In the near-century since it began, the Harlem Renaissance has captured the American popular imagination, eliciting ongoing critical and public interest, says Barton, curator of prose and drama in the Yale Collection of American Literature (YCAL). Beinecke’s exhibition, Barton emphasizes, “seeks to return us to the documents, photographs, artworks, and objects that have generated this tremendous response of scholarship, inquiry, and homage.”
Beinecke exhibitions are self-guided and always free and open to the public: Monday, 10 a.m.–7 p.m.; Tuesday–Thursday, 9 a.m.–7 p.m.; Friday, 9 a.m.–5 p.m.; and Saturday, noon–5 p.m. Guided tours to the exhibition and to the library are also available every Saturday at 1:30 p.m. during the run of the show from Saturday, February 25, through Saturday, April 15.
The show includes material by Langston Hughes, Bessie Smith, Bill “Bojangles” Robinson, Aaron Douglas, Ralph Ellison, Zora Neale Hurston, W.E.B. Du Bois, Countée Cullen, Augusta Savage, Carter Woodson, Alain LeRoy Locke, Gwendolyn Bennett, Jessie Redmon Fauset, Jean Toomer, James Van Der Zee, Gladys Bentley, Arna Bontemps, Laura Wheeler Waring, Wallace Thurman, Ethel Waters, Sterling Brown, E. Simms Campbell, and other creators of the era.
Gather Out of Star-Dust also features the work of writer and photographer Carl Van Vechten, a patron of the Harlem Renaissance and Johnson’s close friend. He established the JWJ Collection at Yale in association with Grace Nail Johnson as a memorial to her husband after his death in 1938. More than 50 of Van Vechten’s portraits of Harlem Renaissance and related cultural leaders are on view in the Beinecke exhibition.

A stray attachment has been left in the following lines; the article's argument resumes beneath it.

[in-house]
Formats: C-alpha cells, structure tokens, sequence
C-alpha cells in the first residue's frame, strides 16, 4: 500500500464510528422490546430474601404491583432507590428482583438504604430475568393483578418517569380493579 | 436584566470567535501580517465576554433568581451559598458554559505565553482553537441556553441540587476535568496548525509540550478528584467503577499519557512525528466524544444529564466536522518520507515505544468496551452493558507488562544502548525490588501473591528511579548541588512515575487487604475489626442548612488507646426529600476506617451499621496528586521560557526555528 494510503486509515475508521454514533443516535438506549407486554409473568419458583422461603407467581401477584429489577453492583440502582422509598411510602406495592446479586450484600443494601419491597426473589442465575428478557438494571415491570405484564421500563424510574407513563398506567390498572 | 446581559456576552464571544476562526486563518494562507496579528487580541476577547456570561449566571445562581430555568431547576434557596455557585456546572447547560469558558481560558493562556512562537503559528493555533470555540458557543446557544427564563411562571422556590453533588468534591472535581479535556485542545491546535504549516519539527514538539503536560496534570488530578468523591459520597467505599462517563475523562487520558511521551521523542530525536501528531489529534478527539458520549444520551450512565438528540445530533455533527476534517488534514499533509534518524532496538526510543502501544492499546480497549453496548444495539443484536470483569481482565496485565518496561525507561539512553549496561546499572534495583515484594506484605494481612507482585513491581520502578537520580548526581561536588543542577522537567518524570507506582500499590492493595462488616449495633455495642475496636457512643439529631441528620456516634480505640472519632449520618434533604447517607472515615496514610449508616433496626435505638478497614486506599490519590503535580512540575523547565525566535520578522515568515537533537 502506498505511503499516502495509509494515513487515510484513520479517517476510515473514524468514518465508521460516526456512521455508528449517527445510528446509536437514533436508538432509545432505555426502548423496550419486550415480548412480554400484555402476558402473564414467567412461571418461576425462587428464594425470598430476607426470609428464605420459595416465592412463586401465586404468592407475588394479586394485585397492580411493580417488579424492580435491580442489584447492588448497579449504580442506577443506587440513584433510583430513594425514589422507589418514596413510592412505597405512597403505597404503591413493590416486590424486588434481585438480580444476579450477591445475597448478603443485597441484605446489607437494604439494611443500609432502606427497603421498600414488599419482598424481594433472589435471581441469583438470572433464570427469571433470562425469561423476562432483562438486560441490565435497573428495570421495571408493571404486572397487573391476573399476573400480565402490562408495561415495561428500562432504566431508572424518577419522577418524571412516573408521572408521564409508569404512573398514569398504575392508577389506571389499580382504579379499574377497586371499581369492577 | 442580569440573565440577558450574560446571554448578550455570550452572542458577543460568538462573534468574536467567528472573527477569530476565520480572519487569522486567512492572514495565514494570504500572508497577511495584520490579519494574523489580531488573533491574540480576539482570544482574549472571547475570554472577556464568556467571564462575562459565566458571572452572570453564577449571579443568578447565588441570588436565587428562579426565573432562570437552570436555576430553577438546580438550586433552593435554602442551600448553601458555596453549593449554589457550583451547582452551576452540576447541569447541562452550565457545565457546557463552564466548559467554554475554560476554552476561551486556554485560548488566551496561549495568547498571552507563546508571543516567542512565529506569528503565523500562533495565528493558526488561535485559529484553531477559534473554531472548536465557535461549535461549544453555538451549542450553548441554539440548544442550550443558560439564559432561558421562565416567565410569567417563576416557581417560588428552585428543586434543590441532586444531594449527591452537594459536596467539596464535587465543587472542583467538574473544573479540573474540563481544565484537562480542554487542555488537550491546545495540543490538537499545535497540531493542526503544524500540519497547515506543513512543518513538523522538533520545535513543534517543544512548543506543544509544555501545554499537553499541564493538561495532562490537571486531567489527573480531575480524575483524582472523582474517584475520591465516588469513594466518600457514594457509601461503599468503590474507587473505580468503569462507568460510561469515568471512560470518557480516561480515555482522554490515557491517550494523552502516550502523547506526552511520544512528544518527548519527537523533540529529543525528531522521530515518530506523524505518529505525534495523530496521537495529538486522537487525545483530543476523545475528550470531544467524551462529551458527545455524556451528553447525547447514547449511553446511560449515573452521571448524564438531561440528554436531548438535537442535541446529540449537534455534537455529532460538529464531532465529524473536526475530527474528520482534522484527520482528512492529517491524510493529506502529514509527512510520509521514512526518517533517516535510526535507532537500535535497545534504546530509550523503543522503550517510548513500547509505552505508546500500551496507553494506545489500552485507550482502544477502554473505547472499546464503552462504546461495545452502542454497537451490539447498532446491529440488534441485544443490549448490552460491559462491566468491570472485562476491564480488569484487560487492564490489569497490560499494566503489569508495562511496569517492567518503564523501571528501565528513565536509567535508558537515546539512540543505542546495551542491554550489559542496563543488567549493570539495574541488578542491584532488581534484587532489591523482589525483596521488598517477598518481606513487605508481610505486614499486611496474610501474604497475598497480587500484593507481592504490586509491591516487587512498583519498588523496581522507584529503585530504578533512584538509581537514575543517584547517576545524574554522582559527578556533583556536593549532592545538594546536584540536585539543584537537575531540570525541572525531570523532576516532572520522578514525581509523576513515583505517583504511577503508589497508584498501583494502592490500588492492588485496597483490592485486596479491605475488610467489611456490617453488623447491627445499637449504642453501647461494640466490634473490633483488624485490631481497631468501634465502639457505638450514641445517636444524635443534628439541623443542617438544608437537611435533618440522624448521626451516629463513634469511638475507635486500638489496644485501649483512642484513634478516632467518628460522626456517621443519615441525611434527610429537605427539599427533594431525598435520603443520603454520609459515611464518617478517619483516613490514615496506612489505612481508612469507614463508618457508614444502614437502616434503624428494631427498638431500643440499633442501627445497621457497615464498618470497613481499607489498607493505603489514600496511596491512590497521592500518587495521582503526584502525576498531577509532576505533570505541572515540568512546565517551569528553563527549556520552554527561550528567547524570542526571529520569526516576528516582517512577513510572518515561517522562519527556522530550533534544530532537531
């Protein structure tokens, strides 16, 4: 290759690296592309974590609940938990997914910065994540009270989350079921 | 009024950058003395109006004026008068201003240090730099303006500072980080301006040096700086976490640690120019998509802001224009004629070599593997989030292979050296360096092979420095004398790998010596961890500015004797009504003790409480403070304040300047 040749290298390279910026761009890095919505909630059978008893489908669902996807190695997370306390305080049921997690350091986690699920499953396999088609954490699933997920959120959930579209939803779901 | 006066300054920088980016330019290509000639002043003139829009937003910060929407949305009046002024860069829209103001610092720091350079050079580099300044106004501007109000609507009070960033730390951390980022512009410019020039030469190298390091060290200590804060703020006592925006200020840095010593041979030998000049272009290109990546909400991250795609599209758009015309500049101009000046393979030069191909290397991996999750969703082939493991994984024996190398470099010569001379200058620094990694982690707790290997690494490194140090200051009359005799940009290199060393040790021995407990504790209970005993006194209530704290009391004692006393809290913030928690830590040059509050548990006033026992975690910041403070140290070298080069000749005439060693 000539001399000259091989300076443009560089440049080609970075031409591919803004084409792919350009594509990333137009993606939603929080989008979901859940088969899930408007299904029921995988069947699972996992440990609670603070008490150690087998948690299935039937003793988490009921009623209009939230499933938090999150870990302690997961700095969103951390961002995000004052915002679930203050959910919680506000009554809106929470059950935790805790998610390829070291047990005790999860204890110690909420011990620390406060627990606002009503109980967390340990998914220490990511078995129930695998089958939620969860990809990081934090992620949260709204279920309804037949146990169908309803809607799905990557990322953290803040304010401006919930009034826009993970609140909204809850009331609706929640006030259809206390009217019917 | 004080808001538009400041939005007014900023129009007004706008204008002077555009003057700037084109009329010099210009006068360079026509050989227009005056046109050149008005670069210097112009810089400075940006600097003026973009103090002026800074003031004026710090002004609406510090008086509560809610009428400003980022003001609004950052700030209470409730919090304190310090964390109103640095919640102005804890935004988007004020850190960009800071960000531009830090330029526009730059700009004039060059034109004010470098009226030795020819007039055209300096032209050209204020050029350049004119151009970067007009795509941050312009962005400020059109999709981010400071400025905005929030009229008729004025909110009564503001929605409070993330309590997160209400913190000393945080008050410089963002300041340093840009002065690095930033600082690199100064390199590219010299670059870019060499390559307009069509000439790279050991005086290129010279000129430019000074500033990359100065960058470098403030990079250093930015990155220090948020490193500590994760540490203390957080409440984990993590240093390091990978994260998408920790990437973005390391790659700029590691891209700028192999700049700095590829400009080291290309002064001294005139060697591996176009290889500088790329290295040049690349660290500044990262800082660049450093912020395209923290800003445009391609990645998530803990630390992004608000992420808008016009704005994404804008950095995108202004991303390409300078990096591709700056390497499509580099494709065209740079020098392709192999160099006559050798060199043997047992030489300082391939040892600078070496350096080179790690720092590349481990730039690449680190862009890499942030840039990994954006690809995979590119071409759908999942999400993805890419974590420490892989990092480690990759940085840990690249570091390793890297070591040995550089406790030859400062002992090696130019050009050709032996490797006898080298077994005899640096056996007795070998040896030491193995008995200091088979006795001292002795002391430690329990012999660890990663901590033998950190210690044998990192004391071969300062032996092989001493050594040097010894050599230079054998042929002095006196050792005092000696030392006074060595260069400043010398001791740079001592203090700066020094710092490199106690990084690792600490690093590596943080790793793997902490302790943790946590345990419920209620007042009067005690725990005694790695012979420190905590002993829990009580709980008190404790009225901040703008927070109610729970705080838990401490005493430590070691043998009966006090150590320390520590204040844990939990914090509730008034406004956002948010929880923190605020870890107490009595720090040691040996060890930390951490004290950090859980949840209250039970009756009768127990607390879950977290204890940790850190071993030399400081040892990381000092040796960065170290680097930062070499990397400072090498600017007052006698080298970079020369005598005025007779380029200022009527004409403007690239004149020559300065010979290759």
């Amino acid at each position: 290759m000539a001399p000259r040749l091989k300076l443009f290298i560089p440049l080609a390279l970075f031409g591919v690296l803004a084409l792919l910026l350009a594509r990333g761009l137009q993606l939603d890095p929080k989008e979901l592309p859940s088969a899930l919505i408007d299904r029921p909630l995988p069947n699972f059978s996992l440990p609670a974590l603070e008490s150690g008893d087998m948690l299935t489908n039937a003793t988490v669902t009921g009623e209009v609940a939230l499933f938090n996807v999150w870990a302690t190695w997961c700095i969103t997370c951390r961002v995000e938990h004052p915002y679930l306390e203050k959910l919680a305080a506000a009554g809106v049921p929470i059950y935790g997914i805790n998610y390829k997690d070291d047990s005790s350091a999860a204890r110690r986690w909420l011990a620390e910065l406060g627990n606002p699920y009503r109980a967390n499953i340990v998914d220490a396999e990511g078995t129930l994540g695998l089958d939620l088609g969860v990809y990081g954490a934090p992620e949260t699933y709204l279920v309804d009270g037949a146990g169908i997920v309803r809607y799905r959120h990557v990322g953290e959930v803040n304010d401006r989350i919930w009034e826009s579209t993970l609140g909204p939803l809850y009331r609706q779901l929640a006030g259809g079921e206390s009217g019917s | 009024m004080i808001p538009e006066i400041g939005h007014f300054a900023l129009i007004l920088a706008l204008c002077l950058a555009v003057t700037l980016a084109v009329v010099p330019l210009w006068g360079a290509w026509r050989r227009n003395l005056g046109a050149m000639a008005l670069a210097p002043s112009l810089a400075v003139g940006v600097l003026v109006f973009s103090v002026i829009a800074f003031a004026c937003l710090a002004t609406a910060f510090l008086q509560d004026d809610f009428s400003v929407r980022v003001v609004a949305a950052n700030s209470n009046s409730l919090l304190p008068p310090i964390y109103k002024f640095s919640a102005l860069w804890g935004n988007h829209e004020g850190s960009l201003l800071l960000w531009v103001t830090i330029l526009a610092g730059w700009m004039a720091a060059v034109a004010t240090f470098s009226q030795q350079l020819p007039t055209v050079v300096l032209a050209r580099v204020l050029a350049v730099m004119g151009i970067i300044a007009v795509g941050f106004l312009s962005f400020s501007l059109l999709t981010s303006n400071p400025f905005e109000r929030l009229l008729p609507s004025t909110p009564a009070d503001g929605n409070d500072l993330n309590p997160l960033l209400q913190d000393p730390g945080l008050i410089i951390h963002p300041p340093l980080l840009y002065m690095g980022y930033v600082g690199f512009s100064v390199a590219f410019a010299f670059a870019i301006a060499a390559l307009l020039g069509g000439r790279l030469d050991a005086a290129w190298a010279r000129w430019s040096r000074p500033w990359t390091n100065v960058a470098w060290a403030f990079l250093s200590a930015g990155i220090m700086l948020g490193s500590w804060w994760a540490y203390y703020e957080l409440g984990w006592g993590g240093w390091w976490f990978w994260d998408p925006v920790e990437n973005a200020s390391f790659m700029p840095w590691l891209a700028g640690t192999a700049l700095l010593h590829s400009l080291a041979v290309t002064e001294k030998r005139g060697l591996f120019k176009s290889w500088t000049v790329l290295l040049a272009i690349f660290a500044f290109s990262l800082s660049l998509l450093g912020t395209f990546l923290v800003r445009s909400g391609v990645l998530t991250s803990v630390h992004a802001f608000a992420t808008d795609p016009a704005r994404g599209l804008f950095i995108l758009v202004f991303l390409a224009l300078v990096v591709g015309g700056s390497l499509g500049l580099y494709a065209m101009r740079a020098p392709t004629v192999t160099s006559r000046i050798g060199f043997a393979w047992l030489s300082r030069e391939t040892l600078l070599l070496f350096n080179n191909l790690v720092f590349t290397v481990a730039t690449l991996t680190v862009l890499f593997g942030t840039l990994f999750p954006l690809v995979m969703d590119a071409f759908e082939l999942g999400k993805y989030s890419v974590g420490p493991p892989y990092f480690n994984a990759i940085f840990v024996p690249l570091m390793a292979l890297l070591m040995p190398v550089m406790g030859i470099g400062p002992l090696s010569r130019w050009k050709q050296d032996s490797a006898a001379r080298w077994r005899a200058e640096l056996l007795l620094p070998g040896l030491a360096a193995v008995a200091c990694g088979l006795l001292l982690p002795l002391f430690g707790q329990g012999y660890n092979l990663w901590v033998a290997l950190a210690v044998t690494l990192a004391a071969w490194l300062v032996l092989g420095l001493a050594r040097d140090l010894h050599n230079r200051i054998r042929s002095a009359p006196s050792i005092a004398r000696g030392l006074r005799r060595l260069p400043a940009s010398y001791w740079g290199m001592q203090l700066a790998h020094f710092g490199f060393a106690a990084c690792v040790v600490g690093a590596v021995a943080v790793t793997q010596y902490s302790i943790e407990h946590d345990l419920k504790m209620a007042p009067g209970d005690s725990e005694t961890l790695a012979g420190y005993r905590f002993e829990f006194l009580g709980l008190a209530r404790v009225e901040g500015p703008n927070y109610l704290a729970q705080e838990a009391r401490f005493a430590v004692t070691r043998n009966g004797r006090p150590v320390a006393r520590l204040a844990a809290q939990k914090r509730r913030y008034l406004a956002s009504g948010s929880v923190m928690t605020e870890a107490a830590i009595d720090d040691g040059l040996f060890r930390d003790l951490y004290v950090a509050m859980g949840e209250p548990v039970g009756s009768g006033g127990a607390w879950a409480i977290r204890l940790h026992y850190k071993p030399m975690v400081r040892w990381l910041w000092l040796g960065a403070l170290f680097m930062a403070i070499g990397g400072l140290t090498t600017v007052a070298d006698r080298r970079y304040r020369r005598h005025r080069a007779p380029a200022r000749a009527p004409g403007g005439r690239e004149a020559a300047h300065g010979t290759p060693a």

A companion show, “Caricature Assassination: Miguel Covarrubias Murders New York” — organized by Nancy Kuhl, curator of poetry in YCAL — is also on view at the Beinecke through April 17. Covarrubias, who arrived in New York City from his native Mexico in 1923, sketched some of New York’s most famous writers, actors, editors, athletes, and politicians, including key figures of the Harlem Renaissance.
Barton says the Harlem Renaissance “has long raised some of the best questions about culture and its purpose: What is beautiful? What is good? What is it for? Who owns it? Can art change the lives of those who are poor and suffering?”
“Gather Out of Star-Dust brings these questions and criticisms back to the materials. It shows the complexity of the era through the juxtaposition of its artifacts,” she states. “We invite the public to ask their own questions as they simultaneously remember, reflect, enjoy, and find their own answers.”